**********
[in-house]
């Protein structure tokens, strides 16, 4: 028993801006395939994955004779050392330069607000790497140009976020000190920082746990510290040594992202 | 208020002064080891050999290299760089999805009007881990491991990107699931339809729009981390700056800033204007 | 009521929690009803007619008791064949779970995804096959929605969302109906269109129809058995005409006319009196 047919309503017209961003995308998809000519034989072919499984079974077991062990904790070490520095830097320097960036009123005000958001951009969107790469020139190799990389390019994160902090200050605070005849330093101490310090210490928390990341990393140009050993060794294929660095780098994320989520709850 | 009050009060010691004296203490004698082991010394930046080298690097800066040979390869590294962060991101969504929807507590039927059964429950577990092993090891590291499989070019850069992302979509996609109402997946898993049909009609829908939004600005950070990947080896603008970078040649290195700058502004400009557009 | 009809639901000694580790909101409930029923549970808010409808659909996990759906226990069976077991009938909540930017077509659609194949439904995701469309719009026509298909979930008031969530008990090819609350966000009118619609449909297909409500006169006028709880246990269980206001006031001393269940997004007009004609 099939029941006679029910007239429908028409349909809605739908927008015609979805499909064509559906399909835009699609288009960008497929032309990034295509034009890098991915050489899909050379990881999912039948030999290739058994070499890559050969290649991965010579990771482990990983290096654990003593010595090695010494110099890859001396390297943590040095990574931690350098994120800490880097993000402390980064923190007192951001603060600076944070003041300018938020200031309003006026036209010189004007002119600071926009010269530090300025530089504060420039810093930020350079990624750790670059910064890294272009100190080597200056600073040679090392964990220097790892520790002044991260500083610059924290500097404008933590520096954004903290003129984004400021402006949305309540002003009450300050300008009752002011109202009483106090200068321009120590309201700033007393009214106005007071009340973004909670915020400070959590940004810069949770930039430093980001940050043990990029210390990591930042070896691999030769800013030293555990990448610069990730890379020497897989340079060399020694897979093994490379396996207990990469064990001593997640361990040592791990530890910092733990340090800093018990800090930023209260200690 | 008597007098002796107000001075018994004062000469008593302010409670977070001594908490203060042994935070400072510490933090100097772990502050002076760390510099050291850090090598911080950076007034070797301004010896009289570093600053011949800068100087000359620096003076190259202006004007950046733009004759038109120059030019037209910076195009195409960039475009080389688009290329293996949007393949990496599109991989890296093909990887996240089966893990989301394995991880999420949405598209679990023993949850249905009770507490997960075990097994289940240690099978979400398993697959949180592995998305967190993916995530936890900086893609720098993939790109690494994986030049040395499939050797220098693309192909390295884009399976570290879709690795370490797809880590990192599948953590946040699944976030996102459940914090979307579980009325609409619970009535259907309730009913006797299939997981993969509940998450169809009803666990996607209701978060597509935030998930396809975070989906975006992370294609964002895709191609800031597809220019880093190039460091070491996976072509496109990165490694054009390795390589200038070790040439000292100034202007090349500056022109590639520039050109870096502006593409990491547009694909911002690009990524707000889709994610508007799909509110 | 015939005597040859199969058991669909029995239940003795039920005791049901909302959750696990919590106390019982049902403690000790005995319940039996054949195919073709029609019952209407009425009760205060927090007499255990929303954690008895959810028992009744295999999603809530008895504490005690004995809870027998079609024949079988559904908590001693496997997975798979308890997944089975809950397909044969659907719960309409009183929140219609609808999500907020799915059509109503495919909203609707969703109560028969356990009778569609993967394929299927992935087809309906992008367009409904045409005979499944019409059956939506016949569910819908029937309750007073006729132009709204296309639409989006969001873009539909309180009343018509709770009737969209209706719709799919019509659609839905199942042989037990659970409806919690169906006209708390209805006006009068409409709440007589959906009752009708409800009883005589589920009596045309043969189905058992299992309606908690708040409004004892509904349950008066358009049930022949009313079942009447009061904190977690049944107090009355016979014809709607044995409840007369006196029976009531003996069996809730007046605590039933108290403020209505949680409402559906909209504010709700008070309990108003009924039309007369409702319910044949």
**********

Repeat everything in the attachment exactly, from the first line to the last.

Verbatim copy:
[in-house]
């Protein structure tokens, strides 16, 4: 028993801006395939994955004779050392330069607000790497140009976020000190920082746990510290040594992202 | 208020002064080891050999290299760089999805009007881990491991990107699931339809729009981390700056800033204007 | 009521929690009803007619008791064949779970995804096959929605969302109906269109129809058995005409006319009196 047919309503017209961003995308998809000519034989072919499984079974077991062990904790070490520095830097320097960036009123005000958001951009969107790469020139190799990389390019994160902090200050605070005849330093101490310090210490928390990341990393140009050993060794294929660095780098994320989520709850 | 009050009060010691004296203490004698082991010394930046080298690097800066040979390869590294962060991101969504929807507590039927059964429950577990092993090891590291499989070019850069992302979509996609109402997946898993049909009609829908939004600005950070990947080896603008970078040649290195700058502004400009557009 | 009809639901000694580790909101409930029923549970808010409808659909996990759906226990069976077991009938909540930017077509659609194949439904995701469309719009026509298909979930008031969530008990090819609350966000009118619609449909297909409500006169006028709880246990269980206001006031001393269940997004007009004609 099939029941006679029910007239429908028409349909809605739908927008015609979805499909064509559906399909835009699609288009960008497929032309990034295509034009890098991915050489899909050379990881999912039948030999290739058994070499890559050969290649991965010579990771482990990983290096654990003593010595090695010494110099890859001396390297943590040095990574931690350098994120800490880097993000402390980064923190007192951001603060600076944070003041300018938020200031309003006026036209010189004007002119600071926009010269530090300025530089504060420039810093930020350079990624750790670059910064890294272009100190080597200056600073040679090392964990220097790892520790002044991260500083610059924290500097404008933590520096954004903290003129984004400021402006949305309540002003009450300050300008009752002011109202009483106090200068321009120590309201700033007393009214106005007071009340973004909670915020400070959590940004810069949770930039430093980001940050043990990029210390990591930042070896691999030769800013030293555990990448610069990730890379020497897989340079060399020694897979093994490379396996207990990469064990001593997640361990040592791990530890910092733990340090800093018990800090930023209260200690 | 008597007098002796107000001075018994004062000469008593302010409670977070001594908490203060042994935070400072510490933090100097772990502050002076760390510099050291850090090598911080950076007034070797301004010896009289570093600053011949800068100087000359620096003076190259202006004007950046733009004759038109120059030019037209910076195009195409960039475009080389688009290329293996949007393949990496599109991989890296093909990887996240089966893990989301394995991880999420949405598209679990023993949850249905009770507490997960075990097994289940240690099978979400398993697959949180592995998305967190993916995530936890900086893609720098993939790109690494994986030049040395499939050797220098693309192909390295884009399976570290879709690795370490797809880590990192599948953590946040699944976030996102459940914090979307579980009325609409619970009535259907309730009913006797299939997981993969509940998450169809009803666990996607209701978060597509935030998930396809975070989906975006992370294609964002895709191609800031597809220019880093190039460091070491996976072509496109990165490694054009390795390589200038070790040439000292100034202007090349500056022109590639520039050109870096502006593409990491547009694909911002690009990524707000889709994610508007799909509110 | 015939005597040859199969058991669909029995239940003795039920005791049901909302959750696990919590106390019982049902403690000790005995319940039996054949195919073709029609019952209407009425009760205060927090007499255990929303954690008895959810028992009744295999999603809530008895504490005690004995809870027998079609024949079988559904908590001693496997997975798979308890997944089975809950397909044969659907719960309409009183929140219609609808999500907020799915059509109503495919909203609707969703109560028969356990009778569609993967394929299927992935087809309906992008367009409904045409005979499944019409059956939506016949569910819908029937309750007073006729132009709204296309639409989006969001873009539909309180009343018509709770009737969209209706719709799919019509659609839905199942042989037990659970409806919690169906006209708390209805006006009068409409709440007589959906009752009708409800009883005589589920009596045309043969189905058992299992309606908690708040409004004892509904349950008066358009049930022949009313079942009447009061904190977690049944107090009355016979014809709607044995409840007369006196029976009531003996069996809730007046605590039933108290403020209505949680409402559906909209504010709700008070309990108003009924039309007369409702319910044949």